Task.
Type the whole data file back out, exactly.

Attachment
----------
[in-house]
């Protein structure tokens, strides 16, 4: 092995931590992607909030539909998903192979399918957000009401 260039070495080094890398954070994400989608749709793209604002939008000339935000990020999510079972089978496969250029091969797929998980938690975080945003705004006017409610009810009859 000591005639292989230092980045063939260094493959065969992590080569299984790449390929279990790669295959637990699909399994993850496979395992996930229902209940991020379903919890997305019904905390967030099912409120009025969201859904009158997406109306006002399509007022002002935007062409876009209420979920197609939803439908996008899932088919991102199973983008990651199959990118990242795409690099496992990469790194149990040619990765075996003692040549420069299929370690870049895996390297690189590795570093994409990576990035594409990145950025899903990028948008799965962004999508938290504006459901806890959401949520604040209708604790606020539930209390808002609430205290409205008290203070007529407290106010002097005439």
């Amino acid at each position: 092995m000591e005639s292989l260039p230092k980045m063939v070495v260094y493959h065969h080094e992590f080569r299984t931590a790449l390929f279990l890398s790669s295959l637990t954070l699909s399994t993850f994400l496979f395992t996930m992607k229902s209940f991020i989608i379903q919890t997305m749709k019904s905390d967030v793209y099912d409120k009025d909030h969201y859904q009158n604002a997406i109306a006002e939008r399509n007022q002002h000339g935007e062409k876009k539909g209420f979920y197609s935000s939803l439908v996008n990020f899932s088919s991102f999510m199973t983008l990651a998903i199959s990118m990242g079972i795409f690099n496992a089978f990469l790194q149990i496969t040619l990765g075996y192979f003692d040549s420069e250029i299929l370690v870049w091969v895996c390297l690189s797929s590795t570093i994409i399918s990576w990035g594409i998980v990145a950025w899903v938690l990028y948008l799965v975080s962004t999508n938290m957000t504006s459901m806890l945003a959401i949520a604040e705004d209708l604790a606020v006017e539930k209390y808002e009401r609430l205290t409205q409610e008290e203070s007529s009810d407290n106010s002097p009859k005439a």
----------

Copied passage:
[in-house]
């Protein structure tokens, strides 16, 4: 092995931590992607909030539909998903192979399918957000009401 260039070495080094890398954070994400989608749709793209604002939008000339935000990020999510079972089978496969250029091969797929998980938690975080945003705004006017409610009810009859 000591005639292989230092980045063939260094493959065969992590080569299984790449390929279990790669295959637990699909399994993850496979395992996930229902209940991020379903919890997305019904905390967030099912409120009025969201859904009158997406109306006002399509007022002002935007062409876009209420979920197609939803439908996008899932088919991102199973983008990651199959990118990242795409690099496992990469790194149990040619990765075996003692040549420069299929370690870049895996390297690189590795570093994409990576990035594409990145950025899903990028948008799965962004999508938290504006459901806890959401949520604040209708604790606020539930209390808002609430205290409205008290203070007529407290106010002097005439």
């Amino acid at each position: 092995m000591e005639s292989l260039p230092k980045m063939v070495v260094y493959h065969h080094e992590f080569r299984t931590a790449l390929f279990l890398s790669s295959l637990t954070l699909s399994t993850f994400l496979f395992t996930m992607k229902s209940f991020i989608i379903q919890t997305m749709k019904s905390d967030v793209y099912d409120k009025d909030h969201y859904q009158n604002a997406i109306a006002e939008r399509n007022q002002h000339g935007e062409k876009k539909g209420f979920y197609s935000s939803l439908v996008n990020f899932s088919s991102f999510m199973t983008l990651a998903i199959s990118m990242g079972i795409f690099n496992a089978f990469l790194q149990i496969t040619l990765g075996y192979f003692d040549s420069e250029i299929l370690v870049w091969v895996c390297l690189s797929s590795t570093i994409i399918s990576w990035g594409i998980v990145a950025w899903v938690l990028y948008l799965v975080s962004t999508n938290m957000t504006s459901m806890l945003a959401i949520a604040e705004d209708l604790a606020v006017e539930k209390y808002e009401r609430l205290t409205q409610e008290e203070s007529s009810d407290n106010s002097p009859k005439a």